Where do I start….Google had it’s I/O developer’s conference event today in San Francisco, and it was a gadget news doozy. They announced so much that it’ll make your head spin. First off, the Cupertino company announced its first major update to the Honeycomb OS, Honeycomb 3.1. Key features include resizable home screen widgets, added support for new input devices like enhanced keyboards, mice, trackpads and even dedicated gaming controllers.
Another key addition is enhanced multitasking support for more fluid transitions and reduced crashes. In addition, Honeycomb will be coming to Google TV in version 3.1 via an automatic OTA update. Among the notable Google TV-specific features is the addition of Android Market support, which will allow third-party apps to be delivered to Google TV devices just like they are on smartphones and tablets.
Secondly, Google announced that the next major Android OS, Ice Cream Sandwich, will launch in the 4th-quarter of this year. It will combine the tablet and smartphone operating systems into one joint OS that will support all devices. Google bills it as “One OS everywhere, state of the art UI, advanced app framework, open source.” The universal OS will be able to adapt to the specific form factor of the device it’s running on, and also includes new features like face-tracking and camera enhancements, among other things.
Thirdly, Google made official their new movie rental service for Android devices. Movies rentals will start at $1.99 and users can download their favorite films directly from Android Market. There’s a 30-day rental period and you’ll have 24 hours to complete watching your movie once you’ve started playing it.
Google will release separate movie applications for phones and for tablets, and both apps allow users to stream live from the cloud to a device. Movies can also be stored locally for offline playback. There are “thousands” of movies available at http://market.Android.com for those with the XOOM and today’s Android 3.1 update. The service will be available on Android 2.2 devices in a couple of weeks.
Fourthly, Google announced Music Beta service, which will give users a cloud-based solution for storing and streaming their digital music collections. Google’s service supports the storage of up to 20,000 songs as opposed to the 1,000 tracks supported by Amazon’s Cloud Drive product, which Music Beta will compete with directly. Google’s Music Manager app supports Windows and Mac, and it allows users to upload their tracks directly to Music Beta. The Web-based music manager is a full-featured music player that supports organization, playlist creation and plenty more.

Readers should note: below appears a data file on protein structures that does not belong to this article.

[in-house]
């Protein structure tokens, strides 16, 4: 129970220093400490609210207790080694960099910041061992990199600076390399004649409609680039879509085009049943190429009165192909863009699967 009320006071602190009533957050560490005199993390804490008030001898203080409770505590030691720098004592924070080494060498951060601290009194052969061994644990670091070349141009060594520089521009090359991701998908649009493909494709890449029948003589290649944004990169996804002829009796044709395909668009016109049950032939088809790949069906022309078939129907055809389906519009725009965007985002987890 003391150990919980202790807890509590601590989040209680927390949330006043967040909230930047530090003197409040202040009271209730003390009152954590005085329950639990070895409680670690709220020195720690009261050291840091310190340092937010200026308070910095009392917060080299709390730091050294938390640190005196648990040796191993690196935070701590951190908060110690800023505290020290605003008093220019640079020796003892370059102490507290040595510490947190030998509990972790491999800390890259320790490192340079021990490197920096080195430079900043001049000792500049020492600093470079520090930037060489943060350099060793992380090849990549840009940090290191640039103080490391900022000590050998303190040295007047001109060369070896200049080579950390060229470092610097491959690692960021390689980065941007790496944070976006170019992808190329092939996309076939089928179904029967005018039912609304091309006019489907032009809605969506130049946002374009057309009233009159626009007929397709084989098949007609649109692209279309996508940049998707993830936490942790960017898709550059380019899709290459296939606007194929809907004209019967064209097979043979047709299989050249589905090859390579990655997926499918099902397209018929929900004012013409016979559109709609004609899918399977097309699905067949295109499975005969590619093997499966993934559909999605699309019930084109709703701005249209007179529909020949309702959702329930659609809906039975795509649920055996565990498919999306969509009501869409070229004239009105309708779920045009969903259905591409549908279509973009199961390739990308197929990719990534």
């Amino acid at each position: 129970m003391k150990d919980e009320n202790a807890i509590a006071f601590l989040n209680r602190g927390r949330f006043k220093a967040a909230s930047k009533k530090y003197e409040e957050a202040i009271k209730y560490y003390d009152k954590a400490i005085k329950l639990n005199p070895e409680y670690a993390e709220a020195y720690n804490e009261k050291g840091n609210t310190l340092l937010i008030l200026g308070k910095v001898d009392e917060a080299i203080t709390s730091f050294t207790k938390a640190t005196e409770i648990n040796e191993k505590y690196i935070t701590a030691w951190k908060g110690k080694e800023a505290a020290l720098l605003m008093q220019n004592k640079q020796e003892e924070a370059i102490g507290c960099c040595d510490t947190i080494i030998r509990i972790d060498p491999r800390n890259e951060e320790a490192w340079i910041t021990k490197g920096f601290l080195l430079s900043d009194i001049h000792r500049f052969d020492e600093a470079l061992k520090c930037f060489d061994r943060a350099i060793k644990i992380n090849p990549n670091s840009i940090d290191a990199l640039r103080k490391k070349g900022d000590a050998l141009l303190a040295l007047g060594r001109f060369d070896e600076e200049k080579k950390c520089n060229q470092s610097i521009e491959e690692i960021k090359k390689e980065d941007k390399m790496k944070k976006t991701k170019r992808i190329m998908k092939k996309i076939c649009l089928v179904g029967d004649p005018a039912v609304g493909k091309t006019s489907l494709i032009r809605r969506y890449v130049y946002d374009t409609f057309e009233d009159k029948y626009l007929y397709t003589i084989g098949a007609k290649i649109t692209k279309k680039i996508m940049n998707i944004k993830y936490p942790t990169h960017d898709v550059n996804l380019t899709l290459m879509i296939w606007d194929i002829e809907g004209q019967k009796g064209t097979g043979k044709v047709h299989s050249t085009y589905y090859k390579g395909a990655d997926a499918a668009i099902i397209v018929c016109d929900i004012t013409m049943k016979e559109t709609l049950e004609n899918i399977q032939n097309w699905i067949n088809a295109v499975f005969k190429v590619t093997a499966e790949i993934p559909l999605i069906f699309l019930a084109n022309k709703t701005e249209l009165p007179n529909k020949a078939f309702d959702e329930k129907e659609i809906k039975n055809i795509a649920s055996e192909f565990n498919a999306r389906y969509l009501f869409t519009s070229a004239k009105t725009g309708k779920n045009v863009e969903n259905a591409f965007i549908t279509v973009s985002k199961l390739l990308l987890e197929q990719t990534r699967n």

The related Android app features all of the same functionality as the Web player, and playlists created on one device will instantly be available on all devices. Recently played music is always cached by the mobile player, and albums can also be downloaded and stored for playback when data connections are unavailable. Music Beta is available initially by invitation only, and it is free, at least it’s free during the beta period. Google’s updated music app with Music Beta support is available in the Android Market beginning today.
Fifthly,Google announced Android Open Accessory, which will allow developers to create accessories that take advantage of software installed on Android devices. Google will offer hardware and software support for the open accessory design kit (ADK) there’s no approval process or fees. In one demo, a Google employee showed off a device with a USB accessory called CardioQuest for monitoring his heartbeat while exercising. In another, a user controlled the classic labyrinth board game using his tablet. In yet another demo, Google demoed the power of its ADK with a life-sized labyrinth controlled by a tablet.
Android Open Accessory allows accessory makers to create apps that take advantage of the accessory, that is if an owner plugs a device into their phone. From there the user will be prompted to install the corresponding software. It’s available for Honeycomb and Gingerbread devices and works with USB now but Bluetooth support is coming in the future.
Finally, Google announced a new feature of the Android operating system called Android @ Home. The framework and associated functions transform an Android device into a home automation controller that connects and directs all of the devices and appliances in the user’s home. Android @ Home framework can be used to control gaming consoles, lighting, appliances, irrigations systems and anything else developers can envision.
Google also announced Project Tungsten as part of the Android @ Home product, which consists of a hub that runs the Android OS and the Android @ Home framework. Among the functions of a Tungsten hub, as shown off on stage at Google I/O 2011, is the ability to stream music directly from Music Beta by Google to any supported home audio device. Android @ Home is completely open and developing with the framework requires no fees and no registration.
Shwooo……yes a lot. That’s the latest gadget news from Google. We’ll give you a moment to digest.
Check out one reviewer’s video summary of the event….